As you can see, I converted my Terminator Sorcerer back to being a Terminator Sorcerer and I finally built my Warp Talons that have been waiting for their claws for about seven years.  If you can't figure out my plan by now, I was going to deep strike with both units, and then cast Warp Time on them and guarantee my charge.  I wasn't terribly worried about doing it on Turn 1, so the major FAQ affecting that doesn't really apply.  But now it turns out that I can't do this little tactic at all!

  Here's the FAQ change that does this to me: "The rules for reinforcements say that when a unit is set up on the battlefield as reinforcements, it cannot move or Advance further that turn, but can otherwise act normally (shoot, charge, etc.). Q: Can such a unit move or Advance for any other reason e.g. because of an ability such as The Swarmlord’s Hive Commander ability, or because of a psychic power such as Warptime from the Dark Hereticus discipline, or because of a Stratagem like Metabolic Overdrive from Codex: Tyranids, etc.? A: No."

  Well dammit!  For once I was planning on doing something that some may consider to be a good tactic and GW stole it from me!  Like, stole it from me AS SOON as I got it!  I feel like a kid who just opened his lollipop around my older brother's friends on Halloween night.  That hurt.  I'm actually considering writing some whiny posts on gaming forums to express my displeasure because I'm so mad.

  Oh, another rule to mention is that the Reserves rule (while I'm on that) has been changed so that only half the POWER LEVEL in units in the army may be held off the table rather than half the COUNT of units.  This affects those Terminator players, which I was also considering.  But I didn't have to hobby on any of those, so I don't feel quite so robbed.  But losing my Warp Time on deep striking Warp Talons?  Really, GW?!?!?  Grrr...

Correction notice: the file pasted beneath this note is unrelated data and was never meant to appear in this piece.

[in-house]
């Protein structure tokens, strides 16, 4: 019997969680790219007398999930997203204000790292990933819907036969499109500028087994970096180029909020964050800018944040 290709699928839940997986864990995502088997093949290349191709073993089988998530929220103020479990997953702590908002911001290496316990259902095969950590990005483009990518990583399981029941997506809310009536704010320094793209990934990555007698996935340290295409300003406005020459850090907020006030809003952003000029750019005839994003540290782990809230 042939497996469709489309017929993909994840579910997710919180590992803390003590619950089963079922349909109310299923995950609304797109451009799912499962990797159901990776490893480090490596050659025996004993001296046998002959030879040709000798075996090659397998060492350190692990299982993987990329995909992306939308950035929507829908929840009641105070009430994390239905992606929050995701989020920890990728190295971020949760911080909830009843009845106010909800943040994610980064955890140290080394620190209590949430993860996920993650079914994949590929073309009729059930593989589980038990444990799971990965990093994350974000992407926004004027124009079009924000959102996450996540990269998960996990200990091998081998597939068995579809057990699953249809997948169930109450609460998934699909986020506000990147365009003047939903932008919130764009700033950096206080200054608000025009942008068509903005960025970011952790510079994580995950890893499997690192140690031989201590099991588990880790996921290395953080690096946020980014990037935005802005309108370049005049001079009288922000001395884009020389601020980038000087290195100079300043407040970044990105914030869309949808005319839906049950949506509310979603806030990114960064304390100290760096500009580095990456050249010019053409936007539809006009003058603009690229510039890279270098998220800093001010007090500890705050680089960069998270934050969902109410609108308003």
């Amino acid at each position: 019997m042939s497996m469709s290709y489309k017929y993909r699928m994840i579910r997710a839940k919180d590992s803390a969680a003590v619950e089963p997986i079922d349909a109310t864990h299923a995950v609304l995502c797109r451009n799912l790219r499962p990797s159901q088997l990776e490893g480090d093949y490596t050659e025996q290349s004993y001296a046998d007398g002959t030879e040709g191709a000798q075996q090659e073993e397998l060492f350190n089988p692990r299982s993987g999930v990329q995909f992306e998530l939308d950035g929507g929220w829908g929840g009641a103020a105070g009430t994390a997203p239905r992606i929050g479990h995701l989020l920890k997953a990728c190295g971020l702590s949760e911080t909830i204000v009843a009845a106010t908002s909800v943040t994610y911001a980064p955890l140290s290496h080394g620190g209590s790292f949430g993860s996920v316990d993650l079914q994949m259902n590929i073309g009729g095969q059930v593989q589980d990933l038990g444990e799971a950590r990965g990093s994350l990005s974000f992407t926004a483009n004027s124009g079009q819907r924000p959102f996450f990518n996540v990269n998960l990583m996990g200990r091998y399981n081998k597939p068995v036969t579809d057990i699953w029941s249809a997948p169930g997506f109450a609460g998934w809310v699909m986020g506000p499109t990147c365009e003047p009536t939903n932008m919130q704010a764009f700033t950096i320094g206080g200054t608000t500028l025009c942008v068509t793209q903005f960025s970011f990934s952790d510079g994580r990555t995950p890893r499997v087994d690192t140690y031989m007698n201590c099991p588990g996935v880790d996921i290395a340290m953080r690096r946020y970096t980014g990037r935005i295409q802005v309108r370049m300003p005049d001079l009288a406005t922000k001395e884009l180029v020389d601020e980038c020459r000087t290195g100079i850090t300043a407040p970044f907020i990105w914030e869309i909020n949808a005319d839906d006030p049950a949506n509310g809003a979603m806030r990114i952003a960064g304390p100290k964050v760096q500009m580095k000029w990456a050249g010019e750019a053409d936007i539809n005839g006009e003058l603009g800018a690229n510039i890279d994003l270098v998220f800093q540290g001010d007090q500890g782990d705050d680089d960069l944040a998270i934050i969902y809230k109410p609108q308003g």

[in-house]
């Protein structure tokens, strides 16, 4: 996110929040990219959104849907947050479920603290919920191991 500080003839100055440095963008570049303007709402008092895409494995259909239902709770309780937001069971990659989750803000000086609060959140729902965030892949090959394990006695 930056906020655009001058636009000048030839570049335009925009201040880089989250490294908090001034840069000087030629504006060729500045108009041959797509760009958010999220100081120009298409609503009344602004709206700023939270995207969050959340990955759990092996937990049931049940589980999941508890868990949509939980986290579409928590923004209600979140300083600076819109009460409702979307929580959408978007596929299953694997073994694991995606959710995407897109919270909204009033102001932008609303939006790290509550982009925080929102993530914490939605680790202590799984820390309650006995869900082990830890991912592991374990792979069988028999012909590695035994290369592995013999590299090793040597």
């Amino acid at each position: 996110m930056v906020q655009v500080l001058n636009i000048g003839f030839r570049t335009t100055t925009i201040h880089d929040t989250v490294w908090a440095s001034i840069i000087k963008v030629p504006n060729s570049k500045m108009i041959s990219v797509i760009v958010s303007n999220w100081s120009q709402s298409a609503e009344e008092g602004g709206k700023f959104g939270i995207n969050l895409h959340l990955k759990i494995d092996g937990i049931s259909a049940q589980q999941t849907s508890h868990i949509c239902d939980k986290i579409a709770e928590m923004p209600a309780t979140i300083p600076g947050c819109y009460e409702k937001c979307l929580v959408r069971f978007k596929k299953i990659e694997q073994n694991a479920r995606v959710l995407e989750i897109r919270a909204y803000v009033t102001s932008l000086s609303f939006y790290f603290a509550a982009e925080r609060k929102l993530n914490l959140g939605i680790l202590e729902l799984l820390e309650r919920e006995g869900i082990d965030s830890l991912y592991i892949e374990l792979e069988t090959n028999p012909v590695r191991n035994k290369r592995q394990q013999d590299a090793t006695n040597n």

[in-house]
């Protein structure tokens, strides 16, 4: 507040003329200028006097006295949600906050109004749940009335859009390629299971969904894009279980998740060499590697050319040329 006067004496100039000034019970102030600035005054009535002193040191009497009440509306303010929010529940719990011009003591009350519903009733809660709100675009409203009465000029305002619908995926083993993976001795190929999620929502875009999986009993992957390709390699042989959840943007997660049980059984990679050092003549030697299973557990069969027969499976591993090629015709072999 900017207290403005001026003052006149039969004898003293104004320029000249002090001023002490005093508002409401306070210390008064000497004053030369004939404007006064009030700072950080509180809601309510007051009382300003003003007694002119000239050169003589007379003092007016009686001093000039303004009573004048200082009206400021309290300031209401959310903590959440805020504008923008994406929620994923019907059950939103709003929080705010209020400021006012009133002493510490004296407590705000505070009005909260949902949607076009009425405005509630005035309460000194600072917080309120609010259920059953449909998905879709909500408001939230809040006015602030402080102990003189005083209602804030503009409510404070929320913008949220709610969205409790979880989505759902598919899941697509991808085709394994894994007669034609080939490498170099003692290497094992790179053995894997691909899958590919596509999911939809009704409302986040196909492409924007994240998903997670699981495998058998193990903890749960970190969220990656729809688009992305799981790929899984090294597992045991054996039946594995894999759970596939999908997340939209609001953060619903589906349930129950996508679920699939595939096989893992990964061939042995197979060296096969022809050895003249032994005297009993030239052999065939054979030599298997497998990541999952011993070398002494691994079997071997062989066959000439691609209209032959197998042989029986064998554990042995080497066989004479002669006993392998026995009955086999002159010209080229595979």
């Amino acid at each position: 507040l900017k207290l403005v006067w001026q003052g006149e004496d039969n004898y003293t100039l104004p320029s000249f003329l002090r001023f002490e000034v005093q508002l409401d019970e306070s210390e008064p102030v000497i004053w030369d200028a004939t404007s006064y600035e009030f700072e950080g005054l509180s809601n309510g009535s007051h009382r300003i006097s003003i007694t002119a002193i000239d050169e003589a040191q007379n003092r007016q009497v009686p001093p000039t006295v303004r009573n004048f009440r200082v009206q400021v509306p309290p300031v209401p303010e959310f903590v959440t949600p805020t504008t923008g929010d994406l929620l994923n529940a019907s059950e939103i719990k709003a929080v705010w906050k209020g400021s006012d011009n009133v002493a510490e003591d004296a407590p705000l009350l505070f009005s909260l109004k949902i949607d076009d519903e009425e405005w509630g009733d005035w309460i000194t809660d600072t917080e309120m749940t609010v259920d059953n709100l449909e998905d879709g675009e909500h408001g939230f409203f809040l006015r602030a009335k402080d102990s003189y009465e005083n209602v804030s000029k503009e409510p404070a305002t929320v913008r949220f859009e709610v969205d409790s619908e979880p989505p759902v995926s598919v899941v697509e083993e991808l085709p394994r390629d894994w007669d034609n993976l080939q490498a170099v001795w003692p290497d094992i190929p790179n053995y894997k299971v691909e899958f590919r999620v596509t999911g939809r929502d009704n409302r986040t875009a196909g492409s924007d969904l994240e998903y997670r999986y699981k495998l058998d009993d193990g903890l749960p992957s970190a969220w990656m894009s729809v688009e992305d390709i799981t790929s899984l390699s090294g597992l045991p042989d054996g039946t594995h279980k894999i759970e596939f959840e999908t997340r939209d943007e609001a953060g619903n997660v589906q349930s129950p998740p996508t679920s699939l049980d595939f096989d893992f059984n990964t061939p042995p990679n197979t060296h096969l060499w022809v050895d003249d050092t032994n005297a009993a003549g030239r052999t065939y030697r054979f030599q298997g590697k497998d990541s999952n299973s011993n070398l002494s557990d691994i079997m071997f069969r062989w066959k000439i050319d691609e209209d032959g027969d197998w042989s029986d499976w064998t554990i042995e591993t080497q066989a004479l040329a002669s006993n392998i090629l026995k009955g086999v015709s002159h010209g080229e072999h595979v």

Okay, I've expressed my displeasure with the FAQs as well.  Nobody can blame me for being a "GW Apologist" or just plain partisanship.  I, too, have my problems.  But overall, I wasn't effected by the FAQs and I don't think they were anywhere near as bad as people are making them out to be.  I love 40k.  I'll keep playing it.  I just won't get to threaten people with my clawed daemonic bat-win crazy guys like I wanted.  Maybe I'll build some bikes...

I like 40k!
  Let me know if there's any tiny changes that you think people are missing and that may have affected you UNIQUELY below.  I don't want to hear about your Blood Angels or Grey Knights, but I do want to hear about those little things that may have slipped through the cracks of the blogosphere.  The gamesmanship involved in this FAQ is almost more interesting than the game itself.  Happy Rules-lawyering!